homeland security

Portable device could deter dirty bomb attacks

PRINCETON (US)—A lightweight, portable device could aid homeland security officials in stopping potential dirty bomb attacks. Housed in a thermos-sized container, the system issues a signal turning the laptop display bright red when nuclear material is detected.

A team from Princeton University’s Plasma Physics Laboratory (PPPL) began developing the device in 1999, not as a national security tool but rather as a way to  detect exactly what “hot” elements were lacing the inner vessel of the soon-to-be decommissioned Tokamak Fusion Test Reactor. Its inner vessel had become radioactive when small amounts of tritium were injected, enabling the reactor to attain record levels of fusion power.

Ten years later, the group not only has successfully tackled that challenge, but it has won national recognition for a system that offers practical applications for homeland security and deterring radiological terrorist attacks.

The “Miniature Integrated Nuclear Detection System” (MINDS) was designed by a group led by Charles Gentile, one of the lab’s leading experts in radioactive materials.

“The development of MINDS, from a fusion energy research tool into a potentially important addition to the nation’s homeland security arsenal, illustrates an outstanding example of technology transfer from the laboratory to the marketplace,” says Lewis Meixler, PPPL’s head of technology transfer and applications research.

Security applications
In December 2001, three months after the 9/11 terrorist attacks, federal authorities issued a nationwide call for devices that could detect nuclear materials that might be hidden. The idea was to guard against radiological attacks using nuclear weapons or even “dirty bombs.” Dirty bombs, also known as radiological dispersal devices, combine radioactive material with conventional explosives.

The PPPL team leapt at the opportunity to explore their device’s potential for this pressing public need.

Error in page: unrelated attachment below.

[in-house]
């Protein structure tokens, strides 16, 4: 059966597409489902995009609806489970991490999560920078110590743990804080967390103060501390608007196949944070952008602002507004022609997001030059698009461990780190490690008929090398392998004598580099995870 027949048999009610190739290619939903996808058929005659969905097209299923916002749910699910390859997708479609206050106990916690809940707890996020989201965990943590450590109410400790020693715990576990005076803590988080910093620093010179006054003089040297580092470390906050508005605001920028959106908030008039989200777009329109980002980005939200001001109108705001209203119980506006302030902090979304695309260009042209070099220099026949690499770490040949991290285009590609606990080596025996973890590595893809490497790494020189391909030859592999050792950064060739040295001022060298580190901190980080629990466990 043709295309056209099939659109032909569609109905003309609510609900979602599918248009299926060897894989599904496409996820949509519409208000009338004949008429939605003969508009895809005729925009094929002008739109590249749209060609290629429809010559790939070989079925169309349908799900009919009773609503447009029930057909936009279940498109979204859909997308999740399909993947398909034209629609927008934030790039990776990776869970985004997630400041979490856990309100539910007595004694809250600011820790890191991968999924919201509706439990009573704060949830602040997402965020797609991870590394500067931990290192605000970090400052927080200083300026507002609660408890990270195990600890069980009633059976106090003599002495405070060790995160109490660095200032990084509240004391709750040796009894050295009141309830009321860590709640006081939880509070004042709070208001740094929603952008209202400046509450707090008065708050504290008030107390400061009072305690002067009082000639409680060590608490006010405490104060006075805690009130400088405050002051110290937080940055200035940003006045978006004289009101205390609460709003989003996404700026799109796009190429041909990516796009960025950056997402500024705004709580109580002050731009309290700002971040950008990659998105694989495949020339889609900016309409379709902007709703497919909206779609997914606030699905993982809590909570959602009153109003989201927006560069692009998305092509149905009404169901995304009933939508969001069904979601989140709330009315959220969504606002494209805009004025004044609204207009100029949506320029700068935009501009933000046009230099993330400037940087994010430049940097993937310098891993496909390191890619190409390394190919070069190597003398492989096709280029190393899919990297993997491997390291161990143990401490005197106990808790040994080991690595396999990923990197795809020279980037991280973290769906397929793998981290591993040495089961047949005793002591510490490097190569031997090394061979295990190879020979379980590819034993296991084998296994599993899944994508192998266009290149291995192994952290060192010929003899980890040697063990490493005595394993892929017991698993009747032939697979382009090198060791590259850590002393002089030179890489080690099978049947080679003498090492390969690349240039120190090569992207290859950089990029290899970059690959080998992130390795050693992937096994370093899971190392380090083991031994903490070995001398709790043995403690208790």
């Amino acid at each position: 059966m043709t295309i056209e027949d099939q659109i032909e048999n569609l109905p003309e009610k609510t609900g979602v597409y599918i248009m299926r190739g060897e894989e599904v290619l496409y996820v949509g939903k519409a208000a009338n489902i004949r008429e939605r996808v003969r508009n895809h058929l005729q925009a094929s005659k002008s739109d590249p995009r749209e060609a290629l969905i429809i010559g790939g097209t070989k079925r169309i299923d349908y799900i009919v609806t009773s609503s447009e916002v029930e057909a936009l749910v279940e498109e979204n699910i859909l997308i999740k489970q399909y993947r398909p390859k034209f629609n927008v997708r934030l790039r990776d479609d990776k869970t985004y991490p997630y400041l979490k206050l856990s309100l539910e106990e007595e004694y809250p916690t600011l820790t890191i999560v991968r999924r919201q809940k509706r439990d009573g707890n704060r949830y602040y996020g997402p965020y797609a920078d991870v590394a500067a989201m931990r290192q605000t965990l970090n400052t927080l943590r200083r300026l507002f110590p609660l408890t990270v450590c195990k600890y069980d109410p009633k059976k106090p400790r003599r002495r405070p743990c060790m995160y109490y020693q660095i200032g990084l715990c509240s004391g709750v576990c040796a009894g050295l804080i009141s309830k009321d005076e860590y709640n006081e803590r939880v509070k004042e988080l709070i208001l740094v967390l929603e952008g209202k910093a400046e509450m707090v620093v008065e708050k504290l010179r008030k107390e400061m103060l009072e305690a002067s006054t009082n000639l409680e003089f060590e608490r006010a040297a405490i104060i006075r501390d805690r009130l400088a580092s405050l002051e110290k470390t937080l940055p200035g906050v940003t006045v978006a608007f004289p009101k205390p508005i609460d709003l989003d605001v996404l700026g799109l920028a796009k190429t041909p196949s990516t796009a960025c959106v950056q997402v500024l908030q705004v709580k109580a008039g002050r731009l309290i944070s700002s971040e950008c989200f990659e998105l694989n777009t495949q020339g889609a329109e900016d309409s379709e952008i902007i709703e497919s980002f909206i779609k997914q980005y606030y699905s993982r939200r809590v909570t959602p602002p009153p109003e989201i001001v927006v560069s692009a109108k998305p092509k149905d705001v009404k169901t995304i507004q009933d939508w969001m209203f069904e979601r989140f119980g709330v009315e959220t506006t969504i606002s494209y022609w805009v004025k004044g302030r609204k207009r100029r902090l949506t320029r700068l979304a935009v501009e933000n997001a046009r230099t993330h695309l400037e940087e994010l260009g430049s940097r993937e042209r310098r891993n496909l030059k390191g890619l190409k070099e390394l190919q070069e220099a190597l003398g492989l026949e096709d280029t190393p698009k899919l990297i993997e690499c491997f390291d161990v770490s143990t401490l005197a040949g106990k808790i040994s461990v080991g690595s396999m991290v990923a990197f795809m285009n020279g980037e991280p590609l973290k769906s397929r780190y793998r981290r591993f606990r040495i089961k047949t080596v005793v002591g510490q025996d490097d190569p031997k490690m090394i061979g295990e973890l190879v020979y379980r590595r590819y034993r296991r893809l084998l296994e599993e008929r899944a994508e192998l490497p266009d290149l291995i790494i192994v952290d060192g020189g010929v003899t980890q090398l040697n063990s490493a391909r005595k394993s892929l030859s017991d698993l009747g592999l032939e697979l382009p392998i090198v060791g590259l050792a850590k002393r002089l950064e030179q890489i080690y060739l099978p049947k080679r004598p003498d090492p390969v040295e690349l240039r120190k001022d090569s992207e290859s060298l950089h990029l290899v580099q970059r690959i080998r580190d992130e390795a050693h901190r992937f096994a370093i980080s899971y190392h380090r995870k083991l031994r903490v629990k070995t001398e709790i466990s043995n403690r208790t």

“We knew we had something that could be of use,” Gentile says. “So we sent in the papers.”

The then-developing U.S. Department of Homeland Security received 15,000 rival proposals for funding the development of such devices. Still, the PPPL proposal stood out. The U.S. Army, through the Picatinny Arsenal in New Jersey, selected the PPPL mechanism as one of the top entries and funded it for further development.

The team had its work cut out for it. Designing the detector for indoor, in-the-lab use by a team of seasoned engineers was simple compared to what was now needed—a device that could be operated by a non-expert outdoors in an ever-changing environment. There, factors like background radiation, signals from medical radiological tests and even weather could easily skew results.

Led by Gentile, the head of tritium systems, the team also included Stephen Langish, a member of the engineering and technical staff; Andrew Carpe, a technical assistant; and software engineers Kenny Silber, Dana Mastrovito, Bill Davis, and Jason Perry.

They knew it was possible to detect radiological signals and identify their source. In the real world, the bigger problem was sorting out one from a cacophony of signals.

Levels of naturally occurring radiation from elements like radon often vary, depending on whether it rains or the temperature is high. Thousands of people each day go to medical centers where they ingest radiological dyes for imaging and treatment, emitting signals that need to be interpreted as nonhostile. Benign products, including some types of kitty litter and pottery, contain radioactive products that can be detected. And there’s the phenomenon of “scatter,” where particles bounce off objects or interfere with each other, blurring the “fingerprint” of a substance.

“You want to be able to find the needle in the haystack,” Gentile explains.

No one wanted a machine that set off an alert every time someone who has just undergone a cardiology “stress test” walked by. Nor did the designers want to miss anything significant that could be masked by such “benign” signals.

“We had to come up with a more sophisticated way to read the data,” adds Silber.

The solution, which came through years of trial and error, was found in combining two software programs using algorithms that were engineered employing techniques associated with specific characteristics of nuclear decay. The programs combined a plasma physics data strategy known as “peak fitting” and another approach employing artificial intelligence.

The look of the device has evolved with development. The three detectors are now housed in one thermos-sized container, which is attached either by wire or via wireless means to a laptop computer. Portable and easy to use, the device will issue a signal turning the laptop display bright red when nuclear material of interest is identified.

Princeton University news: www.princeton.edu/main/news/

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